Camp Lejeune water contamination timeline
By MCCLATCHY NEWSPAPERS Published: April 18, 2010
September 1963 — The Department of the Navy's Bureau of Medicine and Surgery issues drinking water standards. The regulations ban any chemicals from drinking water in concentrations that would be hazardous to human health.
November 1979 — The Environmental Protection Agency publishes suggested limits for trichloroethylene, or TCE, and warns of long-term cancerous effects. Later that month, the EPA issues rules on testing for trihalomethanes, a byproduct of chlorine. Shortly thereafter, Camp Lejeune begins routine water tests for trihalomethanes.
April 1980 — The EPA issues suggested limits on tetrachloroethylene, also known as perclene, or PCE.
Oct. 31, 1980 — Army laboratory chief William Neal Jr. warns that well water he tested at Camp Lejeune's Hadnot Point was contaminated with chlorinated hydrocarbons, a group of chemicals that includes TCE and PCE. More warnings follow in January 1981, February 1981 and March 1981.
April 19, 1982 — Camp Lejeune contracts with Grainger Laboratories of Raleigh, N.C., to conduct routine tests for trihalomethanes.
May 6, 1982 — Grainger co-owner Mike Hargett calls Elizabeth Betz, Camp Lejeune's base chemist, to tell her that the water is contaminated with TCE and PCE. He offers to do further tests on both chemicals for $75 each.
May 14, 1982 — Betz decides not to tell a top commander about the water contamination, according to two memos she wrote on the briefing.
May 28, 1982 — A water sample is drawn from a sink at the naval hospital near Hadnot Point. It later shows a TCE level of 1,400 parts per billion. At the time, the EPA recommends a one-day exposure to TCE of no more than 2,000 parts per billion and a 10-day exposure of no more than 200 parts per billion.
July 28, 1982 — Samples of raw water and treated water are taken from Tarawa Terrace and Hadnot Point to send to Grainger Labs to be analyzed for TCE and PCE.
July 29, 1982 — Betz calls state regulators to ask about rules on water contamination. She doesn't ask about TCE and PCE, according to her memo.
Aug. 10, 1982 — Bruce Babson of Grainger Labs writes to Camp Lejeune's commanding general about the TCE and PCE contamination: "These appear to be at high levels and hence more important from a health standpoint than the total trihalomethane content."
Aug. 18, 1982 — Betz writes a memo that says the base will reduce the testing frequency, since there are no problems with trihalomethanes. That's the chlorine byproduct for which Grainger Laboratories initially was hired to test and which is less dangerous than TCE or PCE.
Aug. 19, 1982 — Betz concludes in a memo that TCE and PCE levels are within the EPA's advisory range for hazardous spills despite the 1,400 parts per billion reading for TCE at Hadnot Point. She notes that the EPA warns of long-term liver and neurological damage in humans from exposure to TCE and PCE.
Aug. 25, 1982 — The base's commanding general asks to "de-emphasize" trihalomethane issues in the base's final report for the EPA on contamination.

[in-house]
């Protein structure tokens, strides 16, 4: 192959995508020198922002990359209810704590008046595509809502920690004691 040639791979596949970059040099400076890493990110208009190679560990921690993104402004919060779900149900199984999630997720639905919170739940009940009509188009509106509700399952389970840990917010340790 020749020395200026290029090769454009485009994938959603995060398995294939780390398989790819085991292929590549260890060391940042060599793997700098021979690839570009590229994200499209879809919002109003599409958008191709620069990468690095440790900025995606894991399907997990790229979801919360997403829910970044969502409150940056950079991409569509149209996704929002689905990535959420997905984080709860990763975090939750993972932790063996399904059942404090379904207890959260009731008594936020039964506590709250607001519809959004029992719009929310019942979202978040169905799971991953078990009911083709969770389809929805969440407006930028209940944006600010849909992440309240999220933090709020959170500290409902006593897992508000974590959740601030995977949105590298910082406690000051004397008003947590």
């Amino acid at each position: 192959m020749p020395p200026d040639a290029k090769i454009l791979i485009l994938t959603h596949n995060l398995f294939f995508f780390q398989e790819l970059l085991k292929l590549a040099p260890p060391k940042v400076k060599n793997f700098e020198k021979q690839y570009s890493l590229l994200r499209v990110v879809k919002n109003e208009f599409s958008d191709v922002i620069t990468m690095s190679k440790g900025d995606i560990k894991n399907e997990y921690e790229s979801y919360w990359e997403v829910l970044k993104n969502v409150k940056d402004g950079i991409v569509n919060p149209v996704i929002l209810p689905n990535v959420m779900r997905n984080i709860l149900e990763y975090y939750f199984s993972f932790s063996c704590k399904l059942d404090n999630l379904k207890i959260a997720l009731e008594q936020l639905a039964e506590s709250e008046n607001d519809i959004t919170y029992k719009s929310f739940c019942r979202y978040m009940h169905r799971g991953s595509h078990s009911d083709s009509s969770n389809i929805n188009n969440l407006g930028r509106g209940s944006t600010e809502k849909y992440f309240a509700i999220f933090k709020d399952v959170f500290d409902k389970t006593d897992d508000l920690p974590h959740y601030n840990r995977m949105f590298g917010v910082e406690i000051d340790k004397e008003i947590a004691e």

Dec. 9, 1982 — Grainger Laboratories warns that TCE and PCE are interfering with readings for trihalomethane testing in the Tarawa Terrace and Hadnot Point water systems.
Dec. 21, 1982 — Babson warns Betz over the phone that TCE and PCE levels at Tarawa Terrace and Hadnot Point were up again, especially at Hadnot Point.
March 16, 1983 — In a report to the base's commanding general, Grainger Laboratories warns that TCE and PCE are interfering with readings during tests for trihalomethanes.
June 1, 1983 — Camp Lejeune's assistant facilities chief sends Charles Rundgren, the head of the North Carolina Water Supply Branch, its lab results as required by the state Drinking Water Act. The Lejeune official sends only a compilation, however, not the original Grainger Laboratories reports, which have the mentions of the TCE and PCE interference.
June 21, 1983 — The state writes back to Lejeune officials, asking for the original Grainger Laboratories forms.
Aug. 11 1983 — Lejeune's assistant facilities chief announces that an Initial Assessment Study — a review of potentially hazardous sites on base — is complete. He says "none of the sites pose an immediate threat to human health," but that 22 sites warrant more study.
Sept. 16, 1983 — Grainger Laboratories indicates TCE interference in its lab report to Camp Lejeune.
Dec. 12, 1983 — Lejeune's assistant facilities chief responds to the June 21 letter from the state. He writes that per a phone call with a state official, he won't send the original Grainger Lab reports. The Lejeune official also notes that the base plans to reduce the testing frequency at Hadnot Point.
Jan. 20, 1984 — Rundgren says Lejeune can reduce Hadnot Point's tests for trihalomethanes to quarterly.
May 1984 — In preparation for the EPA federal Superfund law, Camp Lejeune issues its work plan for 22 sites on base thought to be contaminated by various chemicals. The plan warns of the possible presence of TCE near drilling sites. It warns workers not to inhale the chemicals and says they must wear protective suits.
July 1984 — As part of the investigation of contamination under the Superfund law, an outside contractor from Florida takes samples from Hadnot Point Well No. 602 and finds benzene at 380 parts per billion. The contractor also lists TCE and PCE contamination.
November 1984 — According to later reviews and Marine spokesman Capt. Brian Block, Camp Lejeune doesn't receive the July test results until now. He says the contaminated wells were shut down within a week.
May 1985 — News reports appear about 10 wells shut down at Tarawa Terrace and Hadnot Point. A Marine spokesman says no state or federal regulations were violated with the amount of contamination in the water.
— Compiled by Barbara Barrett